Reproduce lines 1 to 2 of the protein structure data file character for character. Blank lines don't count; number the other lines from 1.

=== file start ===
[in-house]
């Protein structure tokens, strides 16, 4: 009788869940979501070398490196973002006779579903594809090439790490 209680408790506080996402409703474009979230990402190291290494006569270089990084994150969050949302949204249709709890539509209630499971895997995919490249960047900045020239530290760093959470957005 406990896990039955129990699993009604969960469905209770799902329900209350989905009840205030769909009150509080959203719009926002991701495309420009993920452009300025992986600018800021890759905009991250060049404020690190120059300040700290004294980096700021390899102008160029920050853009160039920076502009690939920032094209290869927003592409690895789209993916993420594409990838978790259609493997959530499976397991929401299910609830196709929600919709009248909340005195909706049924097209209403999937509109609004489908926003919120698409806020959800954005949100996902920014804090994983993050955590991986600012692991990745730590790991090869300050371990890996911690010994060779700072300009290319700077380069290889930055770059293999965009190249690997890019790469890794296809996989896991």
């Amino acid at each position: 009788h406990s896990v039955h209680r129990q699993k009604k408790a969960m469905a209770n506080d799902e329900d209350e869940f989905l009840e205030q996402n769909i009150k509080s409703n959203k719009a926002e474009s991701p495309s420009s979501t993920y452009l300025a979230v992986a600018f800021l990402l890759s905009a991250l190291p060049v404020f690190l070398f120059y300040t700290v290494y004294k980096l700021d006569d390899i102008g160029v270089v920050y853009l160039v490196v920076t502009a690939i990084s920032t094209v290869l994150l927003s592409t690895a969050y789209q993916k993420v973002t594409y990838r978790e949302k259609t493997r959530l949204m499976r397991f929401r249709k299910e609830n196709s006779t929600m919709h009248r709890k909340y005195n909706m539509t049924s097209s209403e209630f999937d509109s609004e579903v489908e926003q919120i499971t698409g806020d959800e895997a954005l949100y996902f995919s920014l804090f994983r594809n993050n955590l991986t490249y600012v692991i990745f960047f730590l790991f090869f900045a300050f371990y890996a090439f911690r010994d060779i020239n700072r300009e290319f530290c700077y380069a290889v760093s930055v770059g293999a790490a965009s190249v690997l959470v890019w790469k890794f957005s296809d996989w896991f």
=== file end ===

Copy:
[in-house]
């Protein structure tokens, strides 16, 4: 009788869940979501070398490196973002006779579903594809090439790490 209680408790506080996402409703474009979230990402190291290494006569270089990084994150969050949302949204249709709890539509209630499971895997995919490249960047900045020239530290760093959470957005 406990896990039955129990699993009604969960469905209770799902329900209350989905009840205030769909009150509080959203719009926002991701495309420009993920452009300025992986600018800021890759905009991250060049404020690190120059300040700290004294980096700021390899102008160029920050853009160039920076502009690939920032094209290869927003592409690895789209993916993420594409990838978790259609493997959530499976397991929401299910609830196709929600919709009248909340005195909706049924097209209403999937509109609004489908926003919120698409806020959800954005949100996902920014804090994983993050955590991986600012692991990745730590790991090869300050371990890996911690010994060779700072300009290319700077380069290889930055770059293999965009190249690997890019790469890794296809996989896991």